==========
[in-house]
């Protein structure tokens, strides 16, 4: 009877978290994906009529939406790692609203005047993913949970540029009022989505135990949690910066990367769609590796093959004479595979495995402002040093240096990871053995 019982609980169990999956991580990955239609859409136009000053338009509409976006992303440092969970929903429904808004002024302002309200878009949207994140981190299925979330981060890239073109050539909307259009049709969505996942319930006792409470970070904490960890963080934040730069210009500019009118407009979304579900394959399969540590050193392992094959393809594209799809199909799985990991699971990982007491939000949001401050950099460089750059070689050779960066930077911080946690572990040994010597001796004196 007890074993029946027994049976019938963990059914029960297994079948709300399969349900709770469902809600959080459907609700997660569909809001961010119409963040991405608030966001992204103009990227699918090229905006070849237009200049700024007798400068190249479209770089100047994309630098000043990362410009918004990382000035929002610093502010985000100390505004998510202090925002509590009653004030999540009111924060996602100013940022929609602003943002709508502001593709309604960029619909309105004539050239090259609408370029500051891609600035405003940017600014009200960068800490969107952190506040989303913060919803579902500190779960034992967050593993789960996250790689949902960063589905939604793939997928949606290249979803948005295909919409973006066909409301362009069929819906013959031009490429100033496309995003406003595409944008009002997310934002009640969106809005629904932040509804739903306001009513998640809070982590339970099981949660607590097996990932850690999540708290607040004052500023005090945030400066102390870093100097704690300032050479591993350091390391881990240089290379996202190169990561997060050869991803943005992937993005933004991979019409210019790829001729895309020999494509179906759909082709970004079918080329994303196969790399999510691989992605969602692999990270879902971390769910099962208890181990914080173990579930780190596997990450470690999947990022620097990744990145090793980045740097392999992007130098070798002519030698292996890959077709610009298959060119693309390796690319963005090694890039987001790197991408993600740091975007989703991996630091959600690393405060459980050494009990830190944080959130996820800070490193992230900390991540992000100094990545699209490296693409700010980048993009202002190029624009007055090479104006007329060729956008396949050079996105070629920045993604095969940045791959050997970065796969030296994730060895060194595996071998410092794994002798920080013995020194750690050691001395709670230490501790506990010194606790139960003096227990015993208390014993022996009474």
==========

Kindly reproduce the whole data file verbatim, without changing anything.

[in-house]
């Protein structure tokens, strides 16, 4: 009877978290994906009529939406790692609203005047993913949970540029009022989505135990949690910066990367769609590796093959004479595979495995402002040093240096990871053995 019982609980169990999956991580990955239609859409136009000053338009509409976006992303440092969970929903429904808004002024302002309200878009949207994140981190299925979330981060890239073109050539909307259009049709969505996942319930006792409470970070904490960890963080934040730069210009500019009118407009979304579900394959399969540590050193392992094959393809594209799809199909799985990991699971990982007491939000949001401050950099460089750059070689050779960066930077911080946690572990040994010597001796004196 007890074993029946027994049976019938963990059914029960297994079948709300399969349900709770469902809600959080459907609700997660569909809001961010119409963040991405608030966001992204103009990227699918090229905006070849237009200049700024007798400068190249479209770089100047994309630098000043990362410009918004990382000035929002610093502010985000100390505004998510202090925002509590009653004030999540009111924060996602100013940022929609602003943002709508502001593709309604960029619909309105004539050239090259609408370029500051891609600035405003940017600014009200960068800490969107952190506040989303913060919803579902500190779960034992967050593993789960996250790689949902960063589905939604793939997928949606290249979803948005295909919409973006066909409301362009069929819906013959031009490429100033496309995003406003595409944008009002997310934002009640969106809005629904932040509804739903306001009513998640809070982590339970099981949660607590097996990932850690999540708290607040004052500023005090945030400066102390870093100097704690300032050479591993350091390391881990240089290379996202190169990561997060050869991803943005992937993005933004991979019409210019790829001729895309020999494509179906759909082709970004079918080329994303196969790399999510691989992605969602692999990270879902971390769910099962208890181990914080173990579930780190596997990450470690999947990022620097990744990145090793980045740097392999992007130098070798002519030698292996890959077709610009298959060119693309390796690319963005090694890039987001790197991408993600740091975007989703991996630091959600690393405060459980050494009990830190944080959130996820800070490193992230900390991540992000100094990545699209490296693409700010980048993009202002190029624009007055090479104006007329060729956008396949050079996105070629920045993604095969940045791959050997970065796969030296994730060895060194595996071998410092794994002798920080013995020194750690050691001395709670230490501790506990010194606790139960003096227990015993208390014993022996009474």